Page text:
The Creative and Intellectual Power of Art
At Carnegie Museum of Art, our goal is to provide visitors and students with the creative and intellectual tools needed to make their way in a rapidly changing world. Through classes, tours, and informal experiences in our galleries for children and adults, we foster the ability to analyze and then innovate, both individually and with others. The key is careful looking, which art museums are well positioned to teach. Early in my career, I learned the value of developing that ability.
My undergraduate degree is in photography, and I worked as a photographer for about 10 years, until writing took over and the need to make a living sent me to graduate school to become fully employable. Before I went back to school, I was an adjunct professor at three different New York schools, writing about seven reviews a month, and making very little money. Teaching under those conditions was difficult but rewarding, too.
My favorite place to teach was Pratt Institute in Brooklyn, where I had earned my BFA (having started college at Carnegie Mellon University). In the early 1970s, the faculty in the photography department there were mostly scruffy guys, former beatniks who had committed themselves to photography as an artistic medium, a little-understood pursuit at that time.
In each class we would look at slides of work by historical and contemporary photographers and talk about them. Then we’d tack the pictures we’d made since the previous class up on the wall, and carefully study and discuss each other’s work. We were supportive but frank. Occasionally, our teachers would put their pictures up and we’d talk about them, as well. I remember one day when Philip Perkis, a fine photographer and an exemplary teacher, invited some of his friends to show us their pictures. Among the six or seven who came to Pratt were Garry Winogrand, Lee Friedlander, Ralph Gibson, and Larry Clark. They were already well known in photography circles but not yet famous. Photography-as-art was still a rather esoteric interest, and photographers like them usually made a living teaching or doing commercial work.
The ethos of Pratt’s photography department, as I understood it from Phil, was that photography at its best was a moral, spiritual, and intellectual pursuit. I believed that there was nobility in that, and did my best to pass it on to the students. I knew that, even if they never became professional photographers, they were developing valuable skills: careful looking, critical thinking, and honesty in dealing with a powerful medium that could reveal truths about life but also lie. If the students mastered those skills and values, they would have the creative intelligence to succeed in any profession, and make meaningful contributions to their work places and communities.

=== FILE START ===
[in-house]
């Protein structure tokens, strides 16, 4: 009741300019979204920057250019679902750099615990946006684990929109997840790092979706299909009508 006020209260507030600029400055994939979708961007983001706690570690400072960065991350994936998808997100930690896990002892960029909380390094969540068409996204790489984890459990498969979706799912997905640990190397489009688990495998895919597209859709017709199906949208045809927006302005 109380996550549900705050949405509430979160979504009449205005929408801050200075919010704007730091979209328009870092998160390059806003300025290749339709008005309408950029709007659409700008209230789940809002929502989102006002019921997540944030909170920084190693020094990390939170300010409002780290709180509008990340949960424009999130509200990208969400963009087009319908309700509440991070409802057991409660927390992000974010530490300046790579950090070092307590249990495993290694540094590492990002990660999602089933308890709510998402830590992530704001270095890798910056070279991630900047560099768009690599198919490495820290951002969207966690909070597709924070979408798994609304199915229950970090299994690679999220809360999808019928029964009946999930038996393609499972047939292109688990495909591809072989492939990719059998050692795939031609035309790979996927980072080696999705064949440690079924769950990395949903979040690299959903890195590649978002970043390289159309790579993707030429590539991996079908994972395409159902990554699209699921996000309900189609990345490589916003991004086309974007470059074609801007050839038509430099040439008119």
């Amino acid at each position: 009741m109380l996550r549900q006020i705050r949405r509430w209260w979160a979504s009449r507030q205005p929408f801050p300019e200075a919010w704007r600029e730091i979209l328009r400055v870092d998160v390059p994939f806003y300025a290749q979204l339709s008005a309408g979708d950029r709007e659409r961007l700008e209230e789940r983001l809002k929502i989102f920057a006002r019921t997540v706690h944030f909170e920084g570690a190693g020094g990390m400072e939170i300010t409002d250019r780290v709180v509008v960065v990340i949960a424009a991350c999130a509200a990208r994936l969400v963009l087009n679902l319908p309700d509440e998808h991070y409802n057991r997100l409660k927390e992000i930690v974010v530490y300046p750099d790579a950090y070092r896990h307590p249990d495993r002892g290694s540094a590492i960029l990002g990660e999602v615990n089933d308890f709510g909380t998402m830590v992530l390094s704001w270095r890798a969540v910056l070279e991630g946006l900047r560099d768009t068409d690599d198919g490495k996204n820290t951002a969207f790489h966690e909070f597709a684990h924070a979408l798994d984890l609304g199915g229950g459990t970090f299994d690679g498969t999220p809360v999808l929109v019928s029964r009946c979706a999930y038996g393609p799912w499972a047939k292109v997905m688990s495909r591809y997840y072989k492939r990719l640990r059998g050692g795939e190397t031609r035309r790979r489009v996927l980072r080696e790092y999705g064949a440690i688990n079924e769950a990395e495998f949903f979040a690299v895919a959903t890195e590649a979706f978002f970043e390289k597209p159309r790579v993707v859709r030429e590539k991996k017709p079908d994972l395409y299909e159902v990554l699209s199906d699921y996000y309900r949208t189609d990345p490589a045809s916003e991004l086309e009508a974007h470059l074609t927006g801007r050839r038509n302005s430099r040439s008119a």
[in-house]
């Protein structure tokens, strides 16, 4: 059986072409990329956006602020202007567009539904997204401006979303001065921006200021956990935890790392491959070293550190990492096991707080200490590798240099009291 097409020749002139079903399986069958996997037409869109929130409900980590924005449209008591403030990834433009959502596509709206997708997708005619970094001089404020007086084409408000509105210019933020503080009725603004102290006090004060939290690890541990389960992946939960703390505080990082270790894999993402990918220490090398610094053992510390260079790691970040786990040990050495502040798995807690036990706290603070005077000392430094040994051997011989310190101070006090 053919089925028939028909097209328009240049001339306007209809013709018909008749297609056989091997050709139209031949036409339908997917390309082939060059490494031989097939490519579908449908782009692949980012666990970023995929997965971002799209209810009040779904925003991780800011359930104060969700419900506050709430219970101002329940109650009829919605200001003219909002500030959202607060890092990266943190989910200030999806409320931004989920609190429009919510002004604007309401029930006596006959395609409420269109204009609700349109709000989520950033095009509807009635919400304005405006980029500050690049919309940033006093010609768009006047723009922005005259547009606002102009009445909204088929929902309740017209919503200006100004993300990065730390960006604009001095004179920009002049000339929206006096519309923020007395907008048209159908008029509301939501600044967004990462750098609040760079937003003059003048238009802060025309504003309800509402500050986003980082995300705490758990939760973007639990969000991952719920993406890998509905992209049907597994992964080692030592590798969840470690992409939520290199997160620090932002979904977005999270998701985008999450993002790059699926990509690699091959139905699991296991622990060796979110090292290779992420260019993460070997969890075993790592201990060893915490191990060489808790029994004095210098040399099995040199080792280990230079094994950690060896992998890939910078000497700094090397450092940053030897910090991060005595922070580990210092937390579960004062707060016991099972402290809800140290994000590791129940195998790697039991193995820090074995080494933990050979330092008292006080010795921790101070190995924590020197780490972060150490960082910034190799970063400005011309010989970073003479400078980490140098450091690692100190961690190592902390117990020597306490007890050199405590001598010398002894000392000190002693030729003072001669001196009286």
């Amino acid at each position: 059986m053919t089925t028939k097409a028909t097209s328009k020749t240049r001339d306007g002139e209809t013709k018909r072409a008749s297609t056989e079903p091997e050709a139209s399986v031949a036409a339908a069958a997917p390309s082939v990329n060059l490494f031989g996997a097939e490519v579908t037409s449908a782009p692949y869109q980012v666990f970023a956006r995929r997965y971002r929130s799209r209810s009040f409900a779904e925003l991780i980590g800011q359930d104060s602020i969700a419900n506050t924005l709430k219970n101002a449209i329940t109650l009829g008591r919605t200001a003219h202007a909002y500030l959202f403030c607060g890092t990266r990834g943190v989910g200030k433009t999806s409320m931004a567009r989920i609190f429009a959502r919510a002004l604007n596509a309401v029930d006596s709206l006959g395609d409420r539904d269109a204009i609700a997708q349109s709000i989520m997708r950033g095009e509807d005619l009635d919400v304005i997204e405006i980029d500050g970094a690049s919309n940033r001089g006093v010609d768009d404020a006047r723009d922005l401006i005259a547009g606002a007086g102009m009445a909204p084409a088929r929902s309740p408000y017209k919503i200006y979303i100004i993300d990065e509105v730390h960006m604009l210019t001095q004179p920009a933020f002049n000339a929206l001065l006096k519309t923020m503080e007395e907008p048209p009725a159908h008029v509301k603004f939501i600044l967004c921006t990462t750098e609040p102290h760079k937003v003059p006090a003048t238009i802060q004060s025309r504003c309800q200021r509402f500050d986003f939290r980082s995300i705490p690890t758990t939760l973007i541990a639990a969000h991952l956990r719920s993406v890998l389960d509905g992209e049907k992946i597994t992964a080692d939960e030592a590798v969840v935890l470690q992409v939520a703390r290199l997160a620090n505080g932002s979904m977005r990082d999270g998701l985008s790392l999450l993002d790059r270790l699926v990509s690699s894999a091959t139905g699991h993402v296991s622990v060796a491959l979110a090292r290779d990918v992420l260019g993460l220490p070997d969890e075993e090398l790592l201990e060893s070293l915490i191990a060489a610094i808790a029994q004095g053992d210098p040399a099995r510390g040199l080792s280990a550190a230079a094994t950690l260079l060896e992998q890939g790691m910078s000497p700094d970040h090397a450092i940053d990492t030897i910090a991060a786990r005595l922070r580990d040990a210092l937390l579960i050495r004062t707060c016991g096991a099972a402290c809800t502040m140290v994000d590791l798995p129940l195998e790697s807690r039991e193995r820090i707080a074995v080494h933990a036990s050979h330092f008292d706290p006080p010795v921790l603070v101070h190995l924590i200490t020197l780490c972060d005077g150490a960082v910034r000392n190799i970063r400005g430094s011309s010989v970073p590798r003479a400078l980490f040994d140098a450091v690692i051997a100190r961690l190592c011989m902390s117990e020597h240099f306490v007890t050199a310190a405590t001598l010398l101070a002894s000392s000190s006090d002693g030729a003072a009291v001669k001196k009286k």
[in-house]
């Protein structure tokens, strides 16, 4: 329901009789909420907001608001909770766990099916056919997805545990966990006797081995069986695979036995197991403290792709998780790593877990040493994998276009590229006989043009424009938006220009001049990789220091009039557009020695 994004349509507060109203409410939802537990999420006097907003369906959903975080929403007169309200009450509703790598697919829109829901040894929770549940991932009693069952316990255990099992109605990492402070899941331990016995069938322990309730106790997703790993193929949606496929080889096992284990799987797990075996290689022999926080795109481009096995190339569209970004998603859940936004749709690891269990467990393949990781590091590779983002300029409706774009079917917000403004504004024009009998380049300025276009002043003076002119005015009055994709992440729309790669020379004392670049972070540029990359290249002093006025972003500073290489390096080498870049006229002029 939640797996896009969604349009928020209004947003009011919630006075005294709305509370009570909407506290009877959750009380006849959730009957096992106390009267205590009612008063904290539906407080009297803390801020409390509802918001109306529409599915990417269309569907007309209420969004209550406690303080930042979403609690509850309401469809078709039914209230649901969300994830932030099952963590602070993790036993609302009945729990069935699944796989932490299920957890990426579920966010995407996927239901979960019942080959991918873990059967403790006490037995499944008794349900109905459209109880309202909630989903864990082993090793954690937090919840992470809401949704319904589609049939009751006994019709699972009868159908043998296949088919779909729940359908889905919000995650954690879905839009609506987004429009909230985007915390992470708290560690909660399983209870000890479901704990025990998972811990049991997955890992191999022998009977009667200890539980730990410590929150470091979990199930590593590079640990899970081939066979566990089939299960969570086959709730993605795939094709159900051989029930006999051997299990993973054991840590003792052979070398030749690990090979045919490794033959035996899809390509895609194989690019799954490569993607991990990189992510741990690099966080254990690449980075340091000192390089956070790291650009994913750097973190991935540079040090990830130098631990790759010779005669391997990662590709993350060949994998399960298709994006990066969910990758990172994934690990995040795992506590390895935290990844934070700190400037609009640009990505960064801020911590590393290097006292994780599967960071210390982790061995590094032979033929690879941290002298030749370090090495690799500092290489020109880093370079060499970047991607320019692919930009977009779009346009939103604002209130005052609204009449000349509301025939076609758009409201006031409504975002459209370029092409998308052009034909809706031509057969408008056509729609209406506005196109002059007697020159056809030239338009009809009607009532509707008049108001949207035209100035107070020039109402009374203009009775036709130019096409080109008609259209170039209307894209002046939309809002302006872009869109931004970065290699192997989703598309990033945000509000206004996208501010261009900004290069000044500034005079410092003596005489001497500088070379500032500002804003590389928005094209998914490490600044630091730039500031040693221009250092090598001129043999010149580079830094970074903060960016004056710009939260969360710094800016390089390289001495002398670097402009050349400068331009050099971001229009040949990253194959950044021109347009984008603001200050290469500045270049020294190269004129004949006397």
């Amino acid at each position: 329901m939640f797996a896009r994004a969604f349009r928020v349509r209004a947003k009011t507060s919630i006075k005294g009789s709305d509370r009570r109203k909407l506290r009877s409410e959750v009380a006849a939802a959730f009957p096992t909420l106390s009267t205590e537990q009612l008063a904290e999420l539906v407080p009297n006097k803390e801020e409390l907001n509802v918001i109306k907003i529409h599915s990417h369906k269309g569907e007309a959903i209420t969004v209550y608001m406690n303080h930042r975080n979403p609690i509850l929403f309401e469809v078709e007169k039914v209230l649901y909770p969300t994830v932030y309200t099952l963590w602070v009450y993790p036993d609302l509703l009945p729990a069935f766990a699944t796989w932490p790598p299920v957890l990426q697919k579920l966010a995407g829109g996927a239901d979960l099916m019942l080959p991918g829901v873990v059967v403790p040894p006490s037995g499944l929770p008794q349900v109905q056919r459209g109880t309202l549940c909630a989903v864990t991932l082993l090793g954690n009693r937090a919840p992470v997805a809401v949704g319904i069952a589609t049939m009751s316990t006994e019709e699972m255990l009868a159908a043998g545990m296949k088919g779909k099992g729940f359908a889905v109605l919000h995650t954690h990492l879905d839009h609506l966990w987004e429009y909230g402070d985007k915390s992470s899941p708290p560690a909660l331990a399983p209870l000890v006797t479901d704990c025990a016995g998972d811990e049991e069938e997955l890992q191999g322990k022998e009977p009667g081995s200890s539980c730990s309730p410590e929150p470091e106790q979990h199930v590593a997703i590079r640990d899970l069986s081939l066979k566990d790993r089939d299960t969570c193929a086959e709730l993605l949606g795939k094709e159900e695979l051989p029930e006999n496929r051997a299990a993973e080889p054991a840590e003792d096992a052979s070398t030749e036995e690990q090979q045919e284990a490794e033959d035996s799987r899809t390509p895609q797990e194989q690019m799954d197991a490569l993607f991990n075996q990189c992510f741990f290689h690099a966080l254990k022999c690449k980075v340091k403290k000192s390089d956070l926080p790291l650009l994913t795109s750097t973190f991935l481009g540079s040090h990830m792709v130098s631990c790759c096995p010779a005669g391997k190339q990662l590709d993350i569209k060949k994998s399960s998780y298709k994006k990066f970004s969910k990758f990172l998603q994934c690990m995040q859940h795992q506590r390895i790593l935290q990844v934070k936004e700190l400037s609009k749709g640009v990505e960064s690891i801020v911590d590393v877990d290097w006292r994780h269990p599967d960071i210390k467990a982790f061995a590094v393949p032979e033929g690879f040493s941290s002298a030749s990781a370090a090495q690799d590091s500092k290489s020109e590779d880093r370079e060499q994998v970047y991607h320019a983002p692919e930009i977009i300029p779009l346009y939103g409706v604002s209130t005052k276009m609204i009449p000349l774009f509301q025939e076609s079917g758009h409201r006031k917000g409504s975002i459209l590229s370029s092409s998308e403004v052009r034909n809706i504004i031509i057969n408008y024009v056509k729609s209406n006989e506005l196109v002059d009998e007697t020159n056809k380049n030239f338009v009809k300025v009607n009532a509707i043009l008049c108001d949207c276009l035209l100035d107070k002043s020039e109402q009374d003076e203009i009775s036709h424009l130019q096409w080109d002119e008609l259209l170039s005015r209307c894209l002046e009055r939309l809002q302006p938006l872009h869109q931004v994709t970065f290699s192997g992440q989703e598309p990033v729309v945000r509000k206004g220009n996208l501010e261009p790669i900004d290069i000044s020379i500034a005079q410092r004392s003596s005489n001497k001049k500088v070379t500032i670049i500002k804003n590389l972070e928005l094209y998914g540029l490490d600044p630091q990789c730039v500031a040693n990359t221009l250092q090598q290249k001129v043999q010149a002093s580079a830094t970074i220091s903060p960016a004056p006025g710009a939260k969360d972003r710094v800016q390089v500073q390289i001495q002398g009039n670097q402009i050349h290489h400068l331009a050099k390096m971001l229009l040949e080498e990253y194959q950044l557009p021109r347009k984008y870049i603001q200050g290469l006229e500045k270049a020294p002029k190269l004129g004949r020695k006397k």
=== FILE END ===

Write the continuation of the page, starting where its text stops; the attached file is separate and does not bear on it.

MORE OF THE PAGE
Today, analytical ability and collaborative exchange are more important than ever as we face the challenges of 21st-century life. At Carnegie Museum of Art, we teach these attributes each day in our galleries and classrooms. In recent years, exhibitions like Oh Snap! (2013) and The Stories You Tell (2016) have focused on careful looking, encouraging visitors to express their insights about works on view through their own photography and by writing six-word stories. We also practice what we preach: The Hillman Photography Initiative exemplifies critical thinking in its examination of the state of a medium in the midst of radical change, and our current exhibition 20/20: The Studio Museum in Harlem and Carnegie Museum of Art, is a significant example of collaborative exchange between institutions.
Art has the power to unleash the creative potential in all of us, regardless of our age or level of schooling. The essential abilities it offers make us better workers and citizens, and greatly enrich our lives. Please visit us soon and see how art works!
Inside the Museum is Carnegie Museum of Art director Lynn Zelevansky’s blog about the local and global impacts of the museum and the art world.